For example, Martha Aarons, a flutist in the Cleveland Symphony Orchestra, recalled coming home from middle school and crying daily because kids called her “hairy legs” and “brain.” It was not an easy time for an all-A student who loved classical music. It was traumatic for her, and it took her years to recover from that sadness. Attendance at summer music camps dissipated the pressure and reassured her there were others like her. She made plenty of friends through her music (Rimm & Rimm-Kaufman, 2001).

Gifted adolescents often express feelings of difference (Swiatek & Dorr, 1998; Rimm et al., 1999; Rimm & Rimm-Kaufman, 2001). Manor-Bullock, Look, and Dixon (1995) suggested these feelings result from the “gifted” label, although gifted women interviewed for the See Jane Win research expressed feelings of difference frequently, whether or not they were in gifted programming. Coleman and Cross (1988) suggested that even when children don’t feel different, they sometimes assume that others perceive them as different, and thus, they believe that perception will interfere with their social interactions. The Coleman and Cross study points out that the stigma of giftedness doesn’t have to be proven as real if it is assumed by the students to be real. Their beliefs about the stigma will have an effect on their social relationships anyway.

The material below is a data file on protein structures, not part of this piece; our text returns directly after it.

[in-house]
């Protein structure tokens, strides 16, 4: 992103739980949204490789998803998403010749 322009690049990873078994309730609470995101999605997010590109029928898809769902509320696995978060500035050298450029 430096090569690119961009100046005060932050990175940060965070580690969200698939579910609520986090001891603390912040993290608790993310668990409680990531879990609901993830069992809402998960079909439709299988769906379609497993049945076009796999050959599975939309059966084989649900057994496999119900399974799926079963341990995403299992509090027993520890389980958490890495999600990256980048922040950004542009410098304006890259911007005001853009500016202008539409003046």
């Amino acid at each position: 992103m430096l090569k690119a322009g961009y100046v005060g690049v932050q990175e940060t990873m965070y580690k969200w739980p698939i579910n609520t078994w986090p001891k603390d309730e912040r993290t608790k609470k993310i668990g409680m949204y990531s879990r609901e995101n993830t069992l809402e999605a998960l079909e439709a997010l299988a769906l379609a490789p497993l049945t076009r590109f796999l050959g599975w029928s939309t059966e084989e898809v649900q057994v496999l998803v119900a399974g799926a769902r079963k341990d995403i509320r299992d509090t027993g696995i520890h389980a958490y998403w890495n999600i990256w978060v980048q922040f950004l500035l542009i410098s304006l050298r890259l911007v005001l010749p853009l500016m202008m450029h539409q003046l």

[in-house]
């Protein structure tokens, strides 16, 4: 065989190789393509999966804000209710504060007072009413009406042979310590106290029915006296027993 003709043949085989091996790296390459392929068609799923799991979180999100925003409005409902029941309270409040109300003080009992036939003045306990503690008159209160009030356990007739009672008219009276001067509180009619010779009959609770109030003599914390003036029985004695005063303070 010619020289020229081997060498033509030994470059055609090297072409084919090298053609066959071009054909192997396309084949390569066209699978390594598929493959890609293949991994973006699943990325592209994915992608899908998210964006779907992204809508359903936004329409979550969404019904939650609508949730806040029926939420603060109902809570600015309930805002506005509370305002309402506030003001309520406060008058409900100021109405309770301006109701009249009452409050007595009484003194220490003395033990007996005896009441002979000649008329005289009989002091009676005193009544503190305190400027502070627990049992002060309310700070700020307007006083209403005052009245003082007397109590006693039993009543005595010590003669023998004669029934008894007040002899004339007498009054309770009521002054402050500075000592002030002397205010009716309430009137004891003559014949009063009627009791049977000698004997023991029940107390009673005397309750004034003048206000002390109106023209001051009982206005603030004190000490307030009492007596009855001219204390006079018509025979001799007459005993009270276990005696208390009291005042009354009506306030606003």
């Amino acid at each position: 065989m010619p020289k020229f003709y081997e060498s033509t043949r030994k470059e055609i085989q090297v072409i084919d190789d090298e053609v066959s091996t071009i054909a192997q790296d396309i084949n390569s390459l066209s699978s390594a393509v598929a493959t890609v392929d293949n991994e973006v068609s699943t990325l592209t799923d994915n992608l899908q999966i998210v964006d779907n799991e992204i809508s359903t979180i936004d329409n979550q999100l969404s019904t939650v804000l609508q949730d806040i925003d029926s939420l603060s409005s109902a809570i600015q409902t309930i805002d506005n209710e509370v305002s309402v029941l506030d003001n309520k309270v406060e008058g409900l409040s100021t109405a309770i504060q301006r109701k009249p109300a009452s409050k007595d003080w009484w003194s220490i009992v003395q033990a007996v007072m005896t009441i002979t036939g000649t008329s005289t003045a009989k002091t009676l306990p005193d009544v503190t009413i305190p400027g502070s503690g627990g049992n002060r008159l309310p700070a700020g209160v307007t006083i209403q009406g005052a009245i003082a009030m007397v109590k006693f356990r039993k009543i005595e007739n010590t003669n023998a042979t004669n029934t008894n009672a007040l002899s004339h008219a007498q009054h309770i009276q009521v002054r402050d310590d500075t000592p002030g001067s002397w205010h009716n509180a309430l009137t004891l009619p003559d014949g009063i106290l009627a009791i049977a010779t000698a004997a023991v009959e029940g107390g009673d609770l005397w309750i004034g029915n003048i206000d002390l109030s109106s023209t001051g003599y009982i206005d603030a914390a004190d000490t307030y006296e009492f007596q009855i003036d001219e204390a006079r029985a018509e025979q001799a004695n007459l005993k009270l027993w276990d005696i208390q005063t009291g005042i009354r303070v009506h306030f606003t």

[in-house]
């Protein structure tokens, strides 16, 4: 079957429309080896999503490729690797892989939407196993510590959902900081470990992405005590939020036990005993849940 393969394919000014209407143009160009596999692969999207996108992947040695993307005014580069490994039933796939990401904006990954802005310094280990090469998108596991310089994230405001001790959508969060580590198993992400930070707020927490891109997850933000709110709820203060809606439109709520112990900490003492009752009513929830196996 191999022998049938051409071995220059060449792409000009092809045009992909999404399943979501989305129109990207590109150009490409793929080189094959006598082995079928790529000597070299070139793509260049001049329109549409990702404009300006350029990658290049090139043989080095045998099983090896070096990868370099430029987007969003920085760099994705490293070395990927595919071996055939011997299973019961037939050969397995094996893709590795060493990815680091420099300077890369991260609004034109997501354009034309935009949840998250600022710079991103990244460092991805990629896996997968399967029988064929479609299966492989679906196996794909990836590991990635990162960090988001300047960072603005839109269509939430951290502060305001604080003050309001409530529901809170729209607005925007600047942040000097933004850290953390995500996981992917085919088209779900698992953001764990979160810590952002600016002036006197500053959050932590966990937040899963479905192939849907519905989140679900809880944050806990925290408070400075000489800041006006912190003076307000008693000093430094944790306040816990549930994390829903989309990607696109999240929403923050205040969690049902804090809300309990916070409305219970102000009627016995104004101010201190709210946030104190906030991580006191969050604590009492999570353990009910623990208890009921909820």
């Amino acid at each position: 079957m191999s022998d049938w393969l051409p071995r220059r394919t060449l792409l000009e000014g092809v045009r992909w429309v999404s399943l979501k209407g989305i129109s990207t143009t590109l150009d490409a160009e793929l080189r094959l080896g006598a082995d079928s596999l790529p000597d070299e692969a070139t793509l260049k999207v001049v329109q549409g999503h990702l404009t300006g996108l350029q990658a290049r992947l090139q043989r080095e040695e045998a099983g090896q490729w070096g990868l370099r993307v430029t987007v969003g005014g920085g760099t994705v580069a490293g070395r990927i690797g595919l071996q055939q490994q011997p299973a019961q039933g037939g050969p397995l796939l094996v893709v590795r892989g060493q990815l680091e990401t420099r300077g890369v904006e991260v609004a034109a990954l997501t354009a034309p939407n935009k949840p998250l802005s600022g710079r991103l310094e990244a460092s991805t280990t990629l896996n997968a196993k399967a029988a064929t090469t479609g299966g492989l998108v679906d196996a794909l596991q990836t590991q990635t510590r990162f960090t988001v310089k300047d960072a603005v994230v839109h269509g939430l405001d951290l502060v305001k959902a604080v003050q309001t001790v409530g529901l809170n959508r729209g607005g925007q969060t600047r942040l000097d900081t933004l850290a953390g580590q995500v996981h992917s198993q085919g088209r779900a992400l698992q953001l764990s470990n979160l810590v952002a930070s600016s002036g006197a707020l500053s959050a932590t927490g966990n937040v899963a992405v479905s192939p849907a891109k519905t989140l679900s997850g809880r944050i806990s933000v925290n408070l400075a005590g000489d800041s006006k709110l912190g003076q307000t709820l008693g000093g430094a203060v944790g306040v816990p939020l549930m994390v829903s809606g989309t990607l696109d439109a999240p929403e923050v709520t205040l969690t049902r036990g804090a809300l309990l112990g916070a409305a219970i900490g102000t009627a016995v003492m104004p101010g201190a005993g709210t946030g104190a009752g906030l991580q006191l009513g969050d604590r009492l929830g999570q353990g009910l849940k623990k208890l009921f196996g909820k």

Extreme Giftedness

Many studies that have compared social adjustment of moderately gifted students to students with extremely high IQs have concluded that popularity is a much greater problem for students with unusually high intelligence (Austin & Draper, 1981; Feldman, 1986; Gallagher, 1958; Hollingworth, 1942), and that extremely gifted children have much greater social problems, probably related to how far from the norm their thinking experiences are.

Gross (1993) found that for students with IQs of 160+, eighty percent of them reported that they experienced intense social isolation in a regular classroom and were continuously monitoring their social behavior to conform to the expectations of their peer group. That, in combination with their frequently unchallenging curriculum, caused them ongoing emotional stress.

How Families Can Be Supportive

While positive relationships with parents typically are not harmful to peer relationships (Montemayer, 1984), reliance on peers for advice and acceptance can be negatively associated with closeness to parents (Kandel & Lesser, 1972). Continuous bickering with parents seems to propel adolescents to more dependence on and acceptance of peer norms, with rejection of parent norms (Hill, 1980). Maintaining a positive family environment helps gifted children deal with the anti-gifted peer pressure they may feel during adolescence.